Language allows us to express and comprehend a vast variety of novel thoughts and ideas. This creativity is made possible by compositionality—the linguistic system builds utterances by combining an inventory of primitive units such as morphemes, words, or idioms (the lexicon), using a small set of structure-building operations (the grammar; Camap, 1947; Fodor and Pylyshyn, 1988; Hodges, 2012; Janssen and others, 2012; Lake et al., 2017b; Szabó, 2012; Zadrozny, 1994; Lake et al., 2017a).
One property of compositional systems, widely studied in the cognitive sciences, is the phenomenon of systematicity. Systematicity refers to the fact that lexical units such as words make consistent contributions to the meaning of the sentences in which they appear. Fodor and Pylyshyn (1988) provided a famous example: If a competent speaker of English knows the meaning of the sentence John loves the girl, they also know the meaning of The girl loves John. This is because for speakers of English knowing the meaning of the first sentence implies knowing the meaning of the individual words the, loves, girl, and John as well as grammatical principles such as how transitive verbs take their arguments. But knowing these words and principles of grammar implies knowing how to compose the meaning of the second sentence.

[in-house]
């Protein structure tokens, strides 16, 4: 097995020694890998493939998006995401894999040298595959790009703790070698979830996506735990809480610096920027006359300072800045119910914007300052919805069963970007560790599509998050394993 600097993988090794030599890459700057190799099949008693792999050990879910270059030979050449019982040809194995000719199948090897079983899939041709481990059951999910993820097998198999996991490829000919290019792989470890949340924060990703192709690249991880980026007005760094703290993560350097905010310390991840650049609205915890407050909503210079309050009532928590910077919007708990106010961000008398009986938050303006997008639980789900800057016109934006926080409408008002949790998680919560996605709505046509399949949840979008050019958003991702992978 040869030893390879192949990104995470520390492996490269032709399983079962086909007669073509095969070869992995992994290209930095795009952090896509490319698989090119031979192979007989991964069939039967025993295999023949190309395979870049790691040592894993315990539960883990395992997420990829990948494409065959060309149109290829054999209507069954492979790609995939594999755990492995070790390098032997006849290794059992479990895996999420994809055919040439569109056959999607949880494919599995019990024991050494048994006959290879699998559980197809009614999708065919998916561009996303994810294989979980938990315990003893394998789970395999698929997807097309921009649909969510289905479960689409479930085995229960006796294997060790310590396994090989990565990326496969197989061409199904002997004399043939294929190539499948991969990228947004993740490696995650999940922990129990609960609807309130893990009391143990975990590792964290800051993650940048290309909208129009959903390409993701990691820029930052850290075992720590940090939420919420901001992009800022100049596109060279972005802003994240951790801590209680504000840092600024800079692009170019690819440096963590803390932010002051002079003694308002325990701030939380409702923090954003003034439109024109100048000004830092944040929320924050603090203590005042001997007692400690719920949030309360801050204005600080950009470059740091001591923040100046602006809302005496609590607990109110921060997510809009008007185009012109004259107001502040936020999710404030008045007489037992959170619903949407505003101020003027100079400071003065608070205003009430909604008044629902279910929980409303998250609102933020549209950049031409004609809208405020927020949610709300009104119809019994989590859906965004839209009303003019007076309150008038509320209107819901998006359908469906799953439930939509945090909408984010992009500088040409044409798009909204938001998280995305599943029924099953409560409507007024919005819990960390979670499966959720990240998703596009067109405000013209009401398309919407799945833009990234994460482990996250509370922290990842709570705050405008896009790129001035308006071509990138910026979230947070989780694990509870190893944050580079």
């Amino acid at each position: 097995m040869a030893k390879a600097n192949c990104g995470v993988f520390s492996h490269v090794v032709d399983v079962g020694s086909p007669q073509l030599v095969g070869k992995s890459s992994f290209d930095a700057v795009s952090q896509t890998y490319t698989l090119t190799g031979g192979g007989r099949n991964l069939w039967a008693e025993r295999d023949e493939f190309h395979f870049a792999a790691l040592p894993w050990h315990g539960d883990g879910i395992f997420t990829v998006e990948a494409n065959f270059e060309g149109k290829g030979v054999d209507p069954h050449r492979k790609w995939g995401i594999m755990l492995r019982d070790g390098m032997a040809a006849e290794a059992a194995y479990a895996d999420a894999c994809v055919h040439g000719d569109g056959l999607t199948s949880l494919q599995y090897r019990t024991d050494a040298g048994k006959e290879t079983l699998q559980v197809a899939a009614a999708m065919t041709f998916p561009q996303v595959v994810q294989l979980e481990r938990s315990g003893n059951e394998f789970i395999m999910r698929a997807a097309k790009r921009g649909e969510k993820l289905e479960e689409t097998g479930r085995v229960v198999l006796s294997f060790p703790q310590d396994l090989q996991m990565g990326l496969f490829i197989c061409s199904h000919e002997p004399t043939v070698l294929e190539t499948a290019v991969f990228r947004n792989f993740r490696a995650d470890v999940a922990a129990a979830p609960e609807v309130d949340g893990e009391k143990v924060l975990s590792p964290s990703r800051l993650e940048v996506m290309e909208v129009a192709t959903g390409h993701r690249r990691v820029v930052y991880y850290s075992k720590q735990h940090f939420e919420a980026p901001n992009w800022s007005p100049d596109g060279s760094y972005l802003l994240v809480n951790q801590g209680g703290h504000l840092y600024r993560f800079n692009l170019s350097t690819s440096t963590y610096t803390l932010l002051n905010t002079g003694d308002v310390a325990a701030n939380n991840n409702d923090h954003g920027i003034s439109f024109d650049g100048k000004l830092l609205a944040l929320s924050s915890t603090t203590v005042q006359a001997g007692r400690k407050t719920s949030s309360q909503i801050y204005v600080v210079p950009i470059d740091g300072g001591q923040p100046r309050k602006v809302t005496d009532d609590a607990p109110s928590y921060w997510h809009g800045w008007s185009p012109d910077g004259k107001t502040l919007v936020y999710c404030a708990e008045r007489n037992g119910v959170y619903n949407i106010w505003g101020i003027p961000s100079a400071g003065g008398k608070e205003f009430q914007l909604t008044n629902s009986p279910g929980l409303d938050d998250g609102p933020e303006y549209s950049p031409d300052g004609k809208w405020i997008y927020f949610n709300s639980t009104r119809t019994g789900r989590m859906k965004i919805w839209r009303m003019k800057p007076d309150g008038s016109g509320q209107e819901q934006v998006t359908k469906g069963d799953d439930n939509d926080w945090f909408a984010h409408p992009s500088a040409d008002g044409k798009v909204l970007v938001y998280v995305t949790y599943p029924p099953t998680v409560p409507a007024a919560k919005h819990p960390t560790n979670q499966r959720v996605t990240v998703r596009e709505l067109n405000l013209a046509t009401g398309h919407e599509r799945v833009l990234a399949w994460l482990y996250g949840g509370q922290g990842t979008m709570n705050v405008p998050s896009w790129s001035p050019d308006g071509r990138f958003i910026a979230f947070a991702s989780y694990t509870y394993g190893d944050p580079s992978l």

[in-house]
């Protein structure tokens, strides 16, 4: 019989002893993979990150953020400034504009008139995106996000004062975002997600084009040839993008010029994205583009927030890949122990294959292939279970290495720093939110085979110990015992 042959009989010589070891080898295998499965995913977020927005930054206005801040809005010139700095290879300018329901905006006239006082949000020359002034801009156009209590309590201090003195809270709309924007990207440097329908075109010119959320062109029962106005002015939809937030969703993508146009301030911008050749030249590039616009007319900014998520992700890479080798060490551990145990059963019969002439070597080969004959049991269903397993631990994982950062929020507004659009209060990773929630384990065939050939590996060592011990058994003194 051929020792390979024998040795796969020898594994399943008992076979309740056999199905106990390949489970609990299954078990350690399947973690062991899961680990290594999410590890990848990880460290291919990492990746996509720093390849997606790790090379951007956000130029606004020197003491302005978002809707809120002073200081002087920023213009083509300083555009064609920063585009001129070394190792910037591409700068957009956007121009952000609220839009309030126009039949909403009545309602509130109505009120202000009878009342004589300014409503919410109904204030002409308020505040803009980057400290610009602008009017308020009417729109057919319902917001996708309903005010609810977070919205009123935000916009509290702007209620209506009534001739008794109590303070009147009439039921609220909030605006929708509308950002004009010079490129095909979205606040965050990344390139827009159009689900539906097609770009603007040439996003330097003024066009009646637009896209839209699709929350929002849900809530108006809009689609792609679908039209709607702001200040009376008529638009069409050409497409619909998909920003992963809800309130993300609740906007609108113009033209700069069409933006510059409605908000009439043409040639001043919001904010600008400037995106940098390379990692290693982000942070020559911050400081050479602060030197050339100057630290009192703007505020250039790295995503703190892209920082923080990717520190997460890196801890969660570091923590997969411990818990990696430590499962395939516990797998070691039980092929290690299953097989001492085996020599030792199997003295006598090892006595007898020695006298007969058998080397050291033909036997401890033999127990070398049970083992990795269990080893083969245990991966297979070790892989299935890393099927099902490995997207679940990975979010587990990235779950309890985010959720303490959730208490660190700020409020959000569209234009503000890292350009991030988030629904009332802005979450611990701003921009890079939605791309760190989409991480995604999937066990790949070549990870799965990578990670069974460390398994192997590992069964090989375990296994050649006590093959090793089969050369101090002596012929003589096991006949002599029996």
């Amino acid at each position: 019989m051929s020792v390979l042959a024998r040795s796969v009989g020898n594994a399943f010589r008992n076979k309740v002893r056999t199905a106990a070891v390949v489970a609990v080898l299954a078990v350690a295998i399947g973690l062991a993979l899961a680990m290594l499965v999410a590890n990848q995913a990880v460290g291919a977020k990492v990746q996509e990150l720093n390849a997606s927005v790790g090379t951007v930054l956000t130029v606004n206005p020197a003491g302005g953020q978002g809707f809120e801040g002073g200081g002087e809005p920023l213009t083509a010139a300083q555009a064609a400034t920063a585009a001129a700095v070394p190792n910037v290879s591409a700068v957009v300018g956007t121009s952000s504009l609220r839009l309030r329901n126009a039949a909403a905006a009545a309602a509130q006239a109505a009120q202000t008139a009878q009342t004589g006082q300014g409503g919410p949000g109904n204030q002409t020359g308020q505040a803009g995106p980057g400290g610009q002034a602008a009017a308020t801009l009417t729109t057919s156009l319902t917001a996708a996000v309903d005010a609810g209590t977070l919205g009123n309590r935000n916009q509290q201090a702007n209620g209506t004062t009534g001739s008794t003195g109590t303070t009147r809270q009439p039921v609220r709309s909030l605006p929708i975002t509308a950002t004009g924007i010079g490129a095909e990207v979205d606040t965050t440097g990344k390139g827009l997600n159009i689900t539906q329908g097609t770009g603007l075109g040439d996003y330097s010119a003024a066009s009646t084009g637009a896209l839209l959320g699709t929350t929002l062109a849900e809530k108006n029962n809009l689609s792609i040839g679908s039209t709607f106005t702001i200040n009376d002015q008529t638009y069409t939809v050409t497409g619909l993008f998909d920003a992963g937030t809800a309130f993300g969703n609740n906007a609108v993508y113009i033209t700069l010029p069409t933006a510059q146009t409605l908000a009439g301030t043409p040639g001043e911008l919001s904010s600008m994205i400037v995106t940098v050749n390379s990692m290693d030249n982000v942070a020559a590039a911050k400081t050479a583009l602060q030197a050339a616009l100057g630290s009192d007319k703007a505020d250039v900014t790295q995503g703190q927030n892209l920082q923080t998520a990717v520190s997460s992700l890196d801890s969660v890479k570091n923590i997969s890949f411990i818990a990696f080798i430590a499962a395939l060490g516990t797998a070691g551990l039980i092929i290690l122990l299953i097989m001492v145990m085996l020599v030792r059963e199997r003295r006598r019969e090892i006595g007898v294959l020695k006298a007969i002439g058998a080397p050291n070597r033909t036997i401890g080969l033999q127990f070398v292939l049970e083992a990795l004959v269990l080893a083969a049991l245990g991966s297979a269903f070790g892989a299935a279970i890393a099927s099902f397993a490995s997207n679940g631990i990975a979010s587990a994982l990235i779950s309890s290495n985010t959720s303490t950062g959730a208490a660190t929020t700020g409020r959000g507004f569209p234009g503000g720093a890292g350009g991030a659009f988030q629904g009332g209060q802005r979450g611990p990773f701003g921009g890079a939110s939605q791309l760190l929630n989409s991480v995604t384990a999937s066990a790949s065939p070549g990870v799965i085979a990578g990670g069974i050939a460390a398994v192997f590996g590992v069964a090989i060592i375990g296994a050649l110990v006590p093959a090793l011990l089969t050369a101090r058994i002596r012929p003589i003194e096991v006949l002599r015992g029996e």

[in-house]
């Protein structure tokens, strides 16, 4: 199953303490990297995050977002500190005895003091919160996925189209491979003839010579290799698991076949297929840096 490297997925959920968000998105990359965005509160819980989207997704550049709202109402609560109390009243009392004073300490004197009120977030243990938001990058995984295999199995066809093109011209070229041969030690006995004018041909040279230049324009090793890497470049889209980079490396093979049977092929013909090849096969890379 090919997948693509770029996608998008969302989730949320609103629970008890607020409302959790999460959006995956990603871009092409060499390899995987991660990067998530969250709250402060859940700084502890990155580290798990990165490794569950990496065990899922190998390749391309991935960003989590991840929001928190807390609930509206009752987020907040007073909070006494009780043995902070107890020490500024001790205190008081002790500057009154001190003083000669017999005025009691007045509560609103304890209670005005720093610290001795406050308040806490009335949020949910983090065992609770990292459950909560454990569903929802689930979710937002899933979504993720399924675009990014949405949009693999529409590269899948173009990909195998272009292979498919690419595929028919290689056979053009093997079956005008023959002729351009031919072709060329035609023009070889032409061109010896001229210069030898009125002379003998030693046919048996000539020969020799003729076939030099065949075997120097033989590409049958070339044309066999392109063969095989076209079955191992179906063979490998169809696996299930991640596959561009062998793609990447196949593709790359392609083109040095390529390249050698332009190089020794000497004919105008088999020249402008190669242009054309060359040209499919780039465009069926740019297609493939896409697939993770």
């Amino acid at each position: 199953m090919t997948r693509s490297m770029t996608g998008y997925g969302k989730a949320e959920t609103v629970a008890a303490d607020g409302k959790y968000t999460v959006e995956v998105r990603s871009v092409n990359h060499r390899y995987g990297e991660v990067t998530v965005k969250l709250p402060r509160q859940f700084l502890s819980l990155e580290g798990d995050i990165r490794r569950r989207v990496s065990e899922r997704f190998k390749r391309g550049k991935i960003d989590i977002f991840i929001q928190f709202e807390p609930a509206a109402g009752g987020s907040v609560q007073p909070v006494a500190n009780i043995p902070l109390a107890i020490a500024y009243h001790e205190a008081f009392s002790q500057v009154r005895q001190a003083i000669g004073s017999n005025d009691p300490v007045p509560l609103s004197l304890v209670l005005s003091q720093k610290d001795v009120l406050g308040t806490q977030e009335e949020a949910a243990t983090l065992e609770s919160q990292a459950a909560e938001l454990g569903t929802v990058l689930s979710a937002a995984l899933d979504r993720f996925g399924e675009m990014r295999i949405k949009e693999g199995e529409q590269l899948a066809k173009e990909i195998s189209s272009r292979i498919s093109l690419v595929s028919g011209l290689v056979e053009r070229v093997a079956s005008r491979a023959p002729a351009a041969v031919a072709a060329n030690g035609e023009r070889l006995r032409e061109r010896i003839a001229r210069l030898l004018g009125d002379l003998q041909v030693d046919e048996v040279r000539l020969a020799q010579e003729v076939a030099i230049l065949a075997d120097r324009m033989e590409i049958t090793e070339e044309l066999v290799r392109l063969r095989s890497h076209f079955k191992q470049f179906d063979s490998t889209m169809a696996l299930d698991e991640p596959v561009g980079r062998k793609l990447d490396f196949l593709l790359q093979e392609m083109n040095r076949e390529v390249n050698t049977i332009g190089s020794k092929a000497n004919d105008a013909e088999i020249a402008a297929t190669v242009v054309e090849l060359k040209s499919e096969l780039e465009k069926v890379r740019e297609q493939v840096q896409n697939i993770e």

Deep learning systems now regularly exhibit very high performance on a large variety of natural language tasks, including machine translation (Wu et al., 2016; Vaswani et al., 2017), question answering (Wang et al., 2018; Henaff et al., 2016), visual question answering (Hudson and Manning, 2018), and natural language inference (Devlin et al., 2018; Storks et al., 2019). Recently, however, researchers have asked whether such systems generalize systematically (see §4).